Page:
Conducting a classroom debate is a fantastic way to get students to engage with the topic of the class while also developing their speaking skills, listening skills, and critical thinking skills. However, knowing how to conduct a classroom debate successfully and getting students to actively participate can be challenging. Debates often require students to discuss controversial debate topics which can lead to heated discussions and disagreements, and so taking part in a classroom debate can be quite intimidating for students.
To help you successfully conduct a classroom debate so that your students get the most benefit, we put together this list of 5 useful tips for conducting a classroom debate.
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Conducting A Classroom Debate
1. Choose An Appropriate Debate Topic
One of the most important things to consider when preparing a class debate is to choose an appropriate debate topic. If a particular topic is too difficult or complex, or something which students cannot relate to, the class debate will likely fail. The best debate topics are those that students have an interest in and can easily relate to. Choosing a good debate topic will enable students to activitely and passionately take part in the classroom debate. Need ideas for your classroom debate topic? Check out our list of funny debate topics and controversial debate topics.
2. Introduce The Key Issues And Vocabulary
Once the debate topic has been chosen, introduce the topic, key issues, and any vocabulary they may need to discuss the topic. When students hear the topic of the debate, they may not initially understand why that particular issue is debatable. Before asking students to research and prepare their arguments, it’s important to present both sides of the debate or elicit them from students. If English is not the students’ first language, it is also important to provide them with relevant vocabulary so they can confidently express their opinions.
3. Choose The Classroom Debate Format
There are several different debate formats, and choosing an appropriate format for your classroom debate is essential. The particular format you choose will depend on the age and level of your students and whether or not it is a competitive debate or simply a classroom debate to get students thinking and talking about a particular issue. For English language classes, often a simplified debate format is the best way to facilitate discussion without the need for students to grasp complicated debate rules. A common simplified debate format is as follows:
- Introduce the topic of the debate.
- Divide students into two groups. One for and one against (or allow them to choose their own group).
- Give students time to research and prepare their arguments.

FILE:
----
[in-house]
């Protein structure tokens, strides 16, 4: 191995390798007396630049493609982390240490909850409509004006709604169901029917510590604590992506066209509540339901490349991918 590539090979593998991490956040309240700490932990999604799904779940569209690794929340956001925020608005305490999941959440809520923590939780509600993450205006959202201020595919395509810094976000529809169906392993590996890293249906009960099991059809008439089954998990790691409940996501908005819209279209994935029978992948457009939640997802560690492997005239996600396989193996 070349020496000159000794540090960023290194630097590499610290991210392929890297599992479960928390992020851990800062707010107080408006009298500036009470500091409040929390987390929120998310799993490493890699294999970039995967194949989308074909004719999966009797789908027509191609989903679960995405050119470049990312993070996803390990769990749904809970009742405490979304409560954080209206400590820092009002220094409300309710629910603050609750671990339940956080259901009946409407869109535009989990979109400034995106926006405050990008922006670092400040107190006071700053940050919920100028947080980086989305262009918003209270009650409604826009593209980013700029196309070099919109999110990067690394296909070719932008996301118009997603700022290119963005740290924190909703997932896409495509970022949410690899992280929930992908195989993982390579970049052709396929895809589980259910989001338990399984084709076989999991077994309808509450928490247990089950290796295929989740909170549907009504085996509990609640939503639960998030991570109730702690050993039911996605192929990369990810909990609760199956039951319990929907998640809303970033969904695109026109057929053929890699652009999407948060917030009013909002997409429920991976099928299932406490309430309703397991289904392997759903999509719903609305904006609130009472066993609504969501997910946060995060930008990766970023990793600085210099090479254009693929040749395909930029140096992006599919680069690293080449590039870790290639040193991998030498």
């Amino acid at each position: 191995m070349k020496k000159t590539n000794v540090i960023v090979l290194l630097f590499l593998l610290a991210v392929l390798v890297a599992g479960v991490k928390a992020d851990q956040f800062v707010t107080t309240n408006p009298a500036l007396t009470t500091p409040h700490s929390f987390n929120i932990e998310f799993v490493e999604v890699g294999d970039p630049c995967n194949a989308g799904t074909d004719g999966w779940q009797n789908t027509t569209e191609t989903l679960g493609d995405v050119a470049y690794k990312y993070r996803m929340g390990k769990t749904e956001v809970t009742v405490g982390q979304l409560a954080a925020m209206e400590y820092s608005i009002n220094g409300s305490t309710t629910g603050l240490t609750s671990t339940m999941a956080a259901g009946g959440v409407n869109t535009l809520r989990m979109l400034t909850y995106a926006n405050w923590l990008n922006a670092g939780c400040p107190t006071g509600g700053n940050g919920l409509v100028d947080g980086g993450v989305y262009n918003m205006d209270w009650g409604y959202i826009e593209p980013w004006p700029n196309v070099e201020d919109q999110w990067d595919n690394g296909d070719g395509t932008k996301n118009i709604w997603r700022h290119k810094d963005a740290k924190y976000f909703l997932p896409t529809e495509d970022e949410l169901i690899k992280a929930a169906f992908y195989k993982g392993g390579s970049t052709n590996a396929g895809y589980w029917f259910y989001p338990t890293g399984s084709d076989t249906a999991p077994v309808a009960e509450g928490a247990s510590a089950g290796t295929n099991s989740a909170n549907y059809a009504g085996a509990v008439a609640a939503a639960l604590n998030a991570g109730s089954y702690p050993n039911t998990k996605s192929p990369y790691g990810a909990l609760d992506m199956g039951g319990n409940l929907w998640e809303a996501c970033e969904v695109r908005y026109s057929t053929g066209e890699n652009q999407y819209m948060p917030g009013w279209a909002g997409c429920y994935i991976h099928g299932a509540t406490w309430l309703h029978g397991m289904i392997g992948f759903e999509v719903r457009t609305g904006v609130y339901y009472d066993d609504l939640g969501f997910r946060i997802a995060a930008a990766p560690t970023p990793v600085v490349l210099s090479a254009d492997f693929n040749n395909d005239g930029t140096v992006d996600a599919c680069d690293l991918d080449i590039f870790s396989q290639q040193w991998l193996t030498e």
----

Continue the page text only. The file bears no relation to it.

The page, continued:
- For group presents their position (5 minutes).
- Against group rebuttal (3 minutes).
- Against group presents their position (5 minutes).
- For group rebuttal.
- Both groups question each other.
- Closing statements.
- Judgement, either by the teacher or by students.
4. Set The Classroom Debate Rules
Setting the rules for the debate is essential to make the classroom debate run smoothly. It’s not easy for students to stand up in front of the class and express their opinions and have others disagree and judge what they say. This is even more true for students whose first language is not English and who may be worried about making a mistake when speaking English.
Some good classroom debate rules are:
- Speak politely to other students and do not raise your voice.
- Do not interrupt other students when they are speaking.
- Respect everyone’s opinion. No idea is a stupid idea.
- Keep to your allotted time.
- Be open minded.
5. Make Sure The Classroom Debate Is Fair
If students feel that one person or team in the classroom debate was treated differently than the others, they are likely to feel upset and that the classroom debate wasn’t fair. Here are some things you can do to make sure the classroom debate is fair.
Keep Track Of Time
Keeping time is essential in a classroom debate so that each team gets the same chance to argue for their position. Once you decide the time that students get to research, prepare, and present their arguments, inform students of these times and stick to them. A great way to do this is to use a classroom timer like this one.
Debate topics are often controversial and you will likely have your own opinions about the particular topic. However, it is important for teachers to be impartial when conducting a classroom debate. A teacher’s role in a classroom debate is that of a facilitator, to enable students to express their opinions and to ensure everyone’s voice is heard. By being impartial, it helps to ensure that the debate is fair and judged on the merits of the students’ arguments.
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